South Africa’s central bank may consider raising its benchmark interest rate by half a percentage point for a second consecutive meeting in July, governor Lesetja Kganyago said.

The inflation rate in Africa’s most industrialized economy surged above the central bank’s target range for the first time in more than five years in May, raising the prospect of policymakers lifting the benchmark interest rate more aggressively this year.

While the baseline scenario is for rate increases of 25 basis points each at its next three meetings this year, the possibility of raising by 50 basis points next month is ‘not off the table’, Kganyago said in an interview with Bloomberg TV on the sidelines of the European Central Bank’s annual policy forum in Sintra, Portugal.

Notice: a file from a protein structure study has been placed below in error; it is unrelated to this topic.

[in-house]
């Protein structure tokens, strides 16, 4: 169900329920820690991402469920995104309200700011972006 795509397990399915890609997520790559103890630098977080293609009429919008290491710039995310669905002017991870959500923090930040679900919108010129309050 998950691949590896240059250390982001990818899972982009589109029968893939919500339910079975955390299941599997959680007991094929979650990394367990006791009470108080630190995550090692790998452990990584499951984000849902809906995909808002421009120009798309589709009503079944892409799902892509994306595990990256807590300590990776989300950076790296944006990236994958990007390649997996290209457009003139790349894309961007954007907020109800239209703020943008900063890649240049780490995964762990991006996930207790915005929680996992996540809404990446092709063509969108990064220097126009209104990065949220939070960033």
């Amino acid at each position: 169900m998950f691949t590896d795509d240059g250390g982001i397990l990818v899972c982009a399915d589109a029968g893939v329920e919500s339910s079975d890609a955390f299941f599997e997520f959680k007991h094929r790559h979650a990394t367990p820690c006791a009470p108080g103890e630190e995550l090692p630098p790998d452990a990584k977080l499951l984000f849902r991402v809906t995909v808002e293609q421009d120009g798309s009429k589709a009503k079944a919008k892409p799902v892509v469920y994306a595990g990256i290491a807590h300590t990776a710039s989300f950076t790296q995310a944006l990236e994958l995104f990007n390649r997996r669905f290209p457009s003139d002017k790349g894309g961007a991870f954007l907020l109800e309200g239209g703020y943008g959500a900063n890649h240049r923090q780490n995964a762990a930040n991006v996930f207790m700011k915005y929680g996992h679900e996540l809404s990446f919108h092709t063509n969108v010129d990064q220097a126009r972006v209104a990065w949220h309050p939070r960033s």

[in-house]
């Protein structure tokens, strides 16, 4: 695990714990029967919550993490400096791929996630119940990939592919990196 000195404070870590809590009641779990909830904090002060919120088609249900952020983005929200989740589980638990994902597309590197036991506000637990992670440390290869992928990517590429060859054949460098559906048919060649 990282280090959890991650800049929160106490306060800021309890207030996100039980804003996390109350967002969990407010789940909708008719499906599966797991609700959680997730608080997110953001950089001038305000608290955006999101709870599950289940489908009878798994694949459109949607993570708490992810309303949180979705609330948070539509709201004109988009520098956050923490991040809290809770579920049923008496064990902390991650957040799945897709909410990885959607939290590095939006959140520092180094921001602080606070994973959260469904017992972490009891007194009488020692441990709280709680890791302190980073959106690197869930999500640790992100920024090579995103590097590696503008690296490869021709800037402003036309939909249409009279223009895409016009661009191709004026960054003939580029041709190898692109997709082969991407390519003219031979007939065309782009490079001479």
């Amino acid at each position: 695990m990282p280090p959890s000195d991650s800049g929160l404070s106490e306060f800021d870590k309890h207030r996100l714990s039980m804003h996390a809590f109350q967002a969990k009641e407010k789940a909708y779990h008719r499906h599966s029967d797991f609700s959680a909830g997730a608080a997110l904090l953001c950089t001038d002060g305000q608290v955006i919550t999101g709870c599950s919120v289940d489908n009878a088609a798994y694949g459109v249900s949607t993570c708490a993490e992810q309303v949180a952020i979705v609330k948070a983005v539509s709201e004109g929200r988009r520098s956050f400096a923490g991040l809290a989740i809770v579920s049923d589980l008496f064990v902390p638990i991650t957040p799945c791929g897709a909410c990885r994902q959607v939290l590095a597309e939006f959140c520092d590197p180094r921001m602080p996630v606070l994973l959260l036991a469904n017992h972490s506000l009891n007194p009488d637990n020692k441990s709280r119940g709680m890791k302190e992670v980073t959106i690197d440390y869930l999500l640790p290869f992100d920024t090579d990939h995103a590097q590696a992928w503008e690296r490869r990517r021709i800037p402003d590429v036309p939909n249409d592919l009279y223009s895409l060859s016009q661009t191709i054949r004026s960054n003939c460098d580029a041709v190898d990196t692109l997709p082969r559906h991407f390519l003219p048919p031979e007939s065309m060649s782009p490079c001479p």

Forward-rate agreements, used to speculate on borrowing costs, are pricing in 63 basis points of tightening at the next monetary policy meeting scheduled for July 21, and more than 180 basis points in total by year-end. That implies at least one 75-basis-point hike at one of the remaining three meetings for 2022.

A three-quarter percentage point increase would be the biggest since September 2002, when the South African central bank lifted the benchmark repurchase rate by 100 basis points.

Read: Consumer confidence in South Africa drops to historic lows: index